A DUnit Folder Iterator Extension

You have unit tests, don’t you? Or at least you run some tests to make sure your recent changes broke something?

These regression tests are vital to any serious software development. What would your customers say when they get a new version breaking their day to day work? Well, at least I can’t afford that – and be it just that I’m not keen to fix those problems at a customer under high pressure. So I have regression tests.

Writing those tests for a long standing program can be quite time consuming, but you have to start somewhere. In this case it came out that my application takes an input file and produces an output file from that. So I asked my customers to send me plenty of their input files. The amount of files I got was – well, let’s say unexpected.

I took each file and produced the corresponding output file as a reference. The regression tests also take each input file, produce the output file and compares it with the reference file. If anything is different the test fails and I have to take a look why it fails. Sometimes the fail is intended and I have to update the reference file.

The big challenge was to write the unit tests for all these input files (> 1000). My first attempt was to put a loop into a test case that iterates over all files. That worked but had a major drawback: when one file failed, the complete test failed at that file and the remaining files were not checked at all.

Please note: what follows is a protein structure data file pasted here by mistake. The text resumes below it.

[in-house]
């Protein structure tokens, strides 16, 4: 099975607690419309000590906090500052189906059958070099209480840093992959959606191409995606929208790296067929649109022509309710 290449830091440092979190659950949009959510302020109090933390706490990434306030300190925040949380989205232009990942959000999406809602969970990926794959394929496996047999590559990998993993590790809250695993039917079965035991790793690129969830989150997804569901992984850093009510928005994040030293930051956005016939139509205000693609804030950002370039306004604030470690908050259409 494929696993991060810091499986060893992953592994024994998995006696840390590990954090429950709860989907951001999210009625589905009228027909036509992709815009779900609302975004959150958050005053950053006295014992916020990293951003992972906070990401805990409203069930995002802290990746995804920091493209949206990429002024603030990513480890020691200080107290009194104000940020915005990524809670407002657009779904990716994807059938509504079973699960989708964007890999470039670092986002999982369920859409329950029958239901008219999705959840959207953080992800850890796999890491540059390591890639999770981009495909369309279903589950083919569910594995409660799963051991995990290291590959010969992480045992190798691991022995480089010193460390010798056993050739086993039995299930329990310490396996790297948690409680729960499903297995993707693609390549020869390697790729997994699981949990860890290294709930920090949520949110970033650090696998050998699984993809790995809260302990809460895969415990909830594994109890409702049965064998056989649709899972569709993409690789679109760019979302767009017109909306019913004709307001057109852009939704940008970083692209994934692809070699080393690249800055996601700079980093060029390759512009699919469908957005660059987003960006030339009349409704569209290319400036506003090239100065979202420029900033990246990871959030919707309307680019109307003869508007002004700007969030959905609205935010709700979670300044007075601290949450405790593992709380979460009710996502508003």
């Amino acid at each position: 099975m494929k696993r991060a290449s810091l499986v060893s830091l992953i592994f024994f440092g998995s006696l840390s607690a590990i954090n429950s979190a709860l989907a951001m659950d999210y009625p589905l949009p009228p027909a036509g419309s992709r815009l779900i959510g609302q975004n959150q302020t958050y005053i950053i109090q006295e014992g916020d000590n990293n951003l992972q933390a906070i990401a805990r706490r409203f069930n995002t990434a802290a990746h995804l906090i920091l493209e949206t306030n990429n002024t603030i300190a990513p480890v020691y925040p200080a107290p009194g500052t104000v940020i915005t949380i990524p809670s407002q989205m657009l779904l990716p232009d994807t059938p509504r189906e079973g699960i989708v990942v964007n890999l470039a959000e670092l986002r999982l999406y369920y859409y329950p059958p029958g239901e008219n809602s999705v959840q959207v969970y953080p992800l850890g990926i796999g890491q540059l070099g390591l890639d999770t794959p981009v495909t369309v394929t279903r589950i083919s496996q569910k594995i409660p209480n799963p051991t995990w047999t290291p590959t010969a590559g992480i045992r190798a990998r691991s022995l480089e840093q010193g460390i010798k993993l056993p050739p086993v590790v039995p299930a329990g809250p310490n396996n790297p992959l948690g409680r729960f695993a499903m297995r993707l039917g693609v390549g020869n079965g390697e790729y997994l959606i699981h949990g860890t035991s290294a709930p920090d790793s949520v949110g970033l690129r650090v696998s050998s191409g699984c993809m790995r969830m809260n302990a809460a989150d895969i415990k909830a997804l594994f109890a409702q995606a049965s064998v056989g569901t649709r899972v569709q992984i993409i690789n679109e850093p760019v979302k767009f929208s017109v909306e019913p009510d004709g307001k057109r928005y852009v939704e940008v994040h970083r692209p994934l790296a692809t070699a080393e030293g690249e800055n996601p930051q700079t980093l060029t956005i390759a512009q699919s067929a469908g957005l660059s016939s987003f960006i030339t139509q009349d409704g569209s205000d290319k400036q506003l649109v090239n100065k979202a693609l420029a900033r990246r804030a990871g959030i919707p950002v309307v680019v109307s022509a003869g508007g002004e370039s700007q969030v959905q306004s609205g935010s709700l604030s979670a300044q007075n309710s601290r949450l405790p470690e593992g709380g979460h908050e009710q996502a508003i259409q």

Writing one test case for each file looked far less comfortable, so I wrote a little extension to DUnit that dynamically creates test cases for each file found in a given folder.

The extension introduces two new classes: TFileTestCase derived from TTestCase and TFolderTestSuite derived from TTestSuite.

To make use of these you derive a test case from TFileTestCase and implement any test methods as published just as you do for a normal test case. The current file for the test case can be taken from the new property TestFileName.

The critical part is to override the class method Suite, which returns an ITestSuite interface. Here you create an instance of TFolderTestSuite with some appropriate parameters. The required first parameter for TestClass can simply be given with self, which in a class method gives the current class type.

Here is the code for the extension unit:

Author: Uwe Raabe

Addicted to Pascal/Delphi since the late 70's